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Montreal's Olympic Stadium debt finally paid off




The Star

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Montreal's Olympic Stadium paid off, 30 years later

December 19, 2006
Canadian Press

MONTREAL – The Olympic-sized bill for the Big O is finally history some 30 years after the stadium was built as the main venue for the 1976 Summer Games.

The final price tag for Montreal's Olympic Stadium and the structures in the adjoining Olympic park was $1.47 billion, Gilles Lepine, who runs the facility, said Tuesday. The last payment was delivered in November.

"Maybe it was too much, but that was in the past and you have to look forward," said Lepine, president of the Olympic Installations Board, the provincial government agency that manages the stadium known as The Big O.

"We have a facility here and we have to make it as useful and profitable as possible."

He said the final tally includes the cost several years back of converting the Olympic velodrome into the Biodome, a tourist attraction.

Now, the stadium needs a new roof, although a price tag has not yet been set for that. An engineering firm is to submit plans in the coming months, Lepine said.

The stadium is closed four months per year in winter because fire marshals fear it may not withstand the weight of snow.

It is one more indignity for the domed stadium in the city's east end.

It's main tenant after the Olympics, baseball's Montreal Expos, moved to Washington, D.C. after the 2004 season, while the CFL's Montreal Alouettes moved out in 1999 for the outdoor Percival Molson Stadium downtown.

However, the Alouettes still play twice a year at Olympic Stadium to take advantage of its 50,000-plus seating capacity – the largest by far of any stadium in Quebec. The Als also still use office space and training facilities at the Big O.

Lately, it has been used mostly for trade shows, concerts and special events like dog shows and motocross competitions. Lepine said it was in use 200 days in the past year.

And Lepine takes exception to the oft-made suggestion to tear the stadium down to save further spending on a facility that seemed doomed from the beginning.

"Where else in the province can you put 50,000 people together?" he said. "It's the biggest venue in the province and that helps everyone."

He also said it was a key tourist site, particularly the observation tower that looms over the east side of the building.

It also has excellent indoor pools for competitive swimming and diving, which are home to Canada's synchronized swimming team.

But most of the attention has gone to the stadium's problems and cost overruns.

Designed by French architect Roger Taillebert, it was not completed on time for the 1976 Games and the complex retractable roof, which took years to complete, never quite worked as planned.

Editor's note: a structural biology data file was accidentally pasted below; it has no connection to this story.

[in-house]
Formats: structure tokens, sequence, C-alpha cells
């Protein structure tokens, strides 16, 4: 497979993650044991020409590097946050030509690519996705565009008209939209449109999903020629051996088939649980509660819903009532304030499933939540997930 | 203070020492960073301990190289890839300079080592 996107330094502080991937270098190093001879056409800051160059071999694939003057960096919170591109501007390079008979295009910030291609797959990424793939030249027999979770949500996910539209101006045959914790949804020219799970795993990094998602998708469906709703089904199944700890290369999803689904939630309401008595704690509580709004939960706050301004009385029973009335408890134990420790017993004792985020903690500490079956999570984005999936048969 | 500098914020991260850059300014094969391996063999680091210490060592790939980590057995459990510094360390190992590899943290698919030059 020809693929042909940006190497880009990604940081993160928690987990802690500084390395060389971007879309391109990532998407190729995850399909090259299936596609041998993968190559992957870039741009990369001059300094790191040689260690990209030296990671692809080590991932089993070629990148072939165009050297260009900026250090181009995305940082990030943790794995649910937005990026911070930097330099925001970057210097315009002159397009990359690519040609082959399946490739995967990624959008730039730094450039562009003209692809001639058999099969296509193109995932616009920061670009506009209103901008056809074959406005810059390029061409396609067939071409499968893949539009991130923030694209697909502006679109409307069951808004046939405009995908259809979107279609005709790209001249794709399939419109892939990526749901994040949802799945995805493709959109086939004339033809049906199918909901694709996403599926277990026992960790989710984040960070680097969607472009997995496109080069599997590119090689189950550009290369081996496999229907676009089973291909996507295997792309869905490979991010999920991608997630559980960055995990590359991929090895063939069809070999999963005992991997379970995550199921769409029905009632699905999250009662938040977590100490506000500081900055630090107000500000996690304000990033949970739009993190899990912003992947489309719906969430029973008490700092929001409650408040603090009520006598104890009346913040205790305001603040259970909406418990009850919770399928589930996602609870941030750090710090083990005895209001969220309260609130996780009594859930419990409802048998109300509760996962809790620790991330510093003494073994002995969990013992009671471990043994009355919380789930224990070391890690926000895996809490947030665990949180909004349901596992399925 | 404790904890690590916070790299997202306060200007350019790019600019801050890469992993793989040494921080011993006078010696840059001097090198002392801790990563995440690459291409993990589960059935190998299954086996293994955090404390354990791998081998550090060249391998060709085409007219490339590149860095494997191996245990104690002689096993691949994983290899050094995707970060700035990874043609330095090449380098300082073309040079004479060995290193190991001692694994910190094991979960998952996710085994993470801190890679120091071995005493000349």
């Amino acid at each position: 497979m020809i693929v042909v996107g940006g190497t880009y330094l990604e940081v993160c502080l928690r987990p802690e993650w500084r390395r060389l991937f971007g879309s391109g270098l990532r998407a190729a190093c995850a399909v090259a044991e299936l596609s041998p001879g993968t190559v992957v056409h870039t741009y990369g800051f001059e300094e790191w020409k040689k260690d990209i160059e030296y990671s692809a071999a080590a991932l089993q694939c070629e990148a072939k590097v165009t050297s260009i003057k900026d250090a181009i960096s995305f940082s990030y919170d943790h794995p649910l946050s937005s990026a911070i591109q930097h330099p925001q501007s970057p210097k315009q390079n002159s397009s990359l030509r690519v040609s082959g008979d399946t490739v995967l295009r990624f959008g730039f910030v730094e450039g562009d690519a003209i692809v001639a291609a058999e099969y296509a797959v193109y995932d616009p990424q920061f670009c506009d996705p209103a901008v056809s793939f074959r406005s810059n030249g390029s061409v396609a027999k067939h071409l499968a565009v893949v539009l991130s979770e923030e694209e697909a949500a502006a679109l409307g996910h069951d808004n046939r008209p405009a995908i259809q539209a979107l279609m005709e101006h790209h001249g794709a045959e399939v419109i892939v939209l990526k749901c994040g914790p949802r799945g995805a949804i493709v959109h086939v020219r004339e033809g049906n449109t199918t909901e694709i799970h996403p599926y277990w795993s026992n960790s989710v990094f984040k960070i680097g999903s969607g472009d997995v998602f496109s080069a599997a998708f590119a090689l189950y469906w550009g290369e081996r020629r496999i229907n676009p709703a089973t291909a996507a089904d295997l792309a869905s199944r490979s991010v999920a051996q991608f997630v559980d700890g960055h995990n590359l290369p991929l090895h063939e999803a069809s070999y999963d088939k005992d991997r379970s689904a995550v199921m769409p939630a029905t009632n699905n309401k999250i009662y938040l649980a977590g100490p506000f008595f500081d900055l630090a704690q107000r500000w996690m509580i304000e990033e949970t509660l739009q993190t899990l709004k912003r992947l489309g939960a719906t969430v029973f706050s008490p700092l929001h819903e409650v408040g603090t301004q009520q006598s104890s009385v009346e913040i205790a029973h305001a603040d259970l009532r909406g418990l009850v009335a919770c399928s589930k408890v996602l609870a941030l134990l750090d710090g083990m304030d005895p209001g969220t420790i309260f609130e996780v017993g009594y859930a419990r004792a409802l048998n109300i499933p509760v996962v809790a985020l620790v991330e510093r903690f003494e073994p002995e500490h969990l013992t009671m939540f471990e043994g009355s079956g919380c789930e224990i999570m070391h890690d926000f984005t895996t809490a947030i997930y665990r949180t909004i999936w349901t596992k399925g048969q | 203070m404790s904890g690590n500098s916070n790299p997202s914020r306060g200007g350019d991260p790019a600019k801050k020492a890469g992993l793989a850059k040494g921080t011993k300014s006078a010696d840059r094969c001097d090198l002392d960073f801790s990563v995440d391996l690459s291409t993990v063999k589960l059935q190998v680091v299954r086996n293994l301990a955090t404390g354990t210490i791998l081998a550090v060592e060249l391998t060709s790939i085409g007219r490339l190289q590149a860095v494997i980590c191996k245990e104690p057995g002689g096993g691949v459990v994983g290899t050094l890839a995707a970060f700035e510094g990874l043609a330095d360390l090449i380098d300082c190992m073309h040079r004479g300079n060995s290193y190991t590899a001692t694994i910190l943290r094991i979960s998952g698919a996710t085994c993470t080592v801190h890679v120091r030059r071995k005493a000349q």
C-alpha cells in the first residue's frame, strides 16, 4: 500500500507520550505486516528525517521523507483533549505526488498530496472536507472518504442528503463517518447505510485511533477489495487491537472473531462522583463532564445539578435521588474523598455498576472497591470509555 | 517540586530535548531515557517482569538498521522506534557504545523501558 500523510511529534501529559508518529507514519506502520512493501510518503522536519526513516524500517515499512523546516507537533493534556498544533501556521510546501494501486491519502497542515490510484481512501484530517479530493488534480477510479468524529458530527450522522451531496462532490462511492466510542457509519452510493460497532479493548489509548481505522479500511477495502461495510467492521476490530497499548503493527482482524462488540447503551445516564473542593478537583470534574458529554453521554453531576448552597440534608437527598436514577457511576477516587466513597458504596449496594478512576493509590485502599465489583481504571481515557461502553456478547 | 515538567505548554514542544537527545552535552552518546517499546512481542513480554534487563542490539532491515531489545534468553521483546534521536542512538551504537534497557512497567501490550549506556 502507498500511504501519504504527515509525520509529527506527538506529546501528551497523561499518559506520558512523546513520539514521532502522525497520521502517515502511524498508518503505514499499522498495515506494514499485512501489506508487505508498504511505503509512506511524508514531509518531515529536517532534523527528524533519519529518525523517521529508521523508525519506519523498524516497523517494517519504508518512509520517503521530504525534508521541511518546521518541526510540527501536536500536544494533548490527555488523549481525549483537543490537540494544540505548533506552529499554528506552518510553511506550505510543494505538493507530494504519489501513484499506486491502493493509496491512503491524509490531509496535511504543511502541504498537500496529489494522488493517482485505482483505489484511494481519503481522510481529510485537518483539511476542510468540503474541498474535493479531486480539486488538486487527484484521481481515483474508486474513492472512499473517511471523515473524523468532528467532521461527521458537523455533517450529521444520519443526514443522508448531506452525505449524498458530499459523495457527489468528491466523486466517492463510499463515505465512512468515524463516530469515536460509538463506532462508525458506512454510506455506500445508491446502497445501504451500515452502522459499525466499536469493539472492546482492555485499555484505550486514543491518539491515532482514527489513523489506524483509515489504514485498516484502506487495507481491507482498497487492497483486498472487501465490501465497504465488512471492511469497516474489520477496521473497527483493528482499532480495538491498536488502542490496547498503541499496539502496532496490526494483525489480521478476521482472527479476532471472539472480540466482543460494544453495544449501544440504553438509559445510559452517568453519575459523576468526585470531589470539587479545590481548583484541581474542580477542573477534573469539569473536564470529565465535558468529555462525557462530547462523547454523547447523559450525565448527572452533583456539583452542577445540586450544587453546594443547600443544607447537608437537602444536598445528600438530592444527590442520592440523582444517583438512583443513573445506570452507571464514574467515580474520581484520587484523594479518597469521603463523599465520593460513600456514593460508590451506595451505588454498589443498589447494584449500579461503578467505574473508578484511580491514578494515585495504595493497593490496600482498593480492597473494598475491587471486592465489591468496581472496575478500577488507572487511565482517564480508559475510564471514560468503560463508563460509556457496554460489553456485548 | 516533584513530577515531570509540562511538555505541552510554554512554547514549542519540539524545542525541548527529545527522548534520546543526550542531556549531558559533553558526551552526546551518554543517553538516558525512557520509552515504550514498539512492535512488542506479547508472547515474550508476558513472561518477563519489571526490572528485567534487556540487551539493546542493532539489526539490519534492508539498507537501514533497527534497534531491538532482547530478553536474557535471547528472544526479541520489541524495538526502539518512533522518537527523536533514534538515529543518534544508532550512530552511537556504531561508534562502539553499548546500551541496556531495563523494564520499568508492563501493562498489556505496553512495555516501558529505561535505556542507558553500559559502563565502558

In 1991, a concrete beam fell off the side of the stadium. Luckily, it didn't hit anyone but caused the Expos to play only road games for a month while the building was inspected and reinforced.

The first permanent roof partly collapsed, forcing yet another to be installed.

Much of the stadium was paid off with a special tax on cigarettes in Quebec.

"You can say it was Quebec smokers who paid for that, but we can say that this is good for the health of all Quebecers," added Lepine.
I could only imagine if Toronto has won the 2008 Olympic Bid. A 100,000 seat Stadium and swimming complex would be raising as we speak on the Portlands.

It would be useless after the games if we got them. The skydome would have to be torn down or the olympic stadium.. lol..
If a 100,000 seat stadium was under construction right now that NFL bid would not seem so far fetched.
Possibly, this is the wrong post to push for a stadium, given the Big O's history. I still find the Big O impossibly ugly and silly looking in its context, bordered as it is by two storey wooden shanties. I'm always expecting to hear a megaphoned message about submission to a power from another world come out of the tower.

The SkyDome is not even 20 years old, and frankly, we've paid enough for it. I really hope portlands development occurs quickly so that future talk of a stadium at the port remains only that.
I've always been quite fond of the Olympic Stadium design, though I agree the location could be better.

As for SkyDome, Rogers has more improvements planned, including new cladding on the exterior. I think people are far too harsh on it.
My question is 1.47 billion in 1970-1976? Is it made of gold or did an entire generation of mob union bosses become millionaires?
^ $1.47B includes construction, renovation, repairs, inflation, and 30 yers of interest.
An interesting "fact" about the Olympic Stadium: it is actually constructed of more concrete than used to build it.
As an Olympic-related aside: boy, am I dumb. I didn't realize until very recently that the Olympic hockey this year took place in Pier Luigi Nervi's Turin Exhibition Hall. (I *knew* that roof looked familiar...)
I love this building and sit in the park around it whenever I'm in Montreal.

Now that the 30 year debt is paid off, perhaps Montreal can look past the debt which no longer exists and take a good look at how it can be redeveloped.

The interior is severely lacking and in the areas where the food stalls should be, is a dark, grimey old hallway reminiscent of a DOOM (videogame) setting.

The outside can use some patching up too and a new roof is needed as mentioned above.

I think that with this being the only 50,000 seat stadium in Quebec, it will eventually find a use. Give it time.
I have a feeling that, after 30 years, it is a one-use wonder.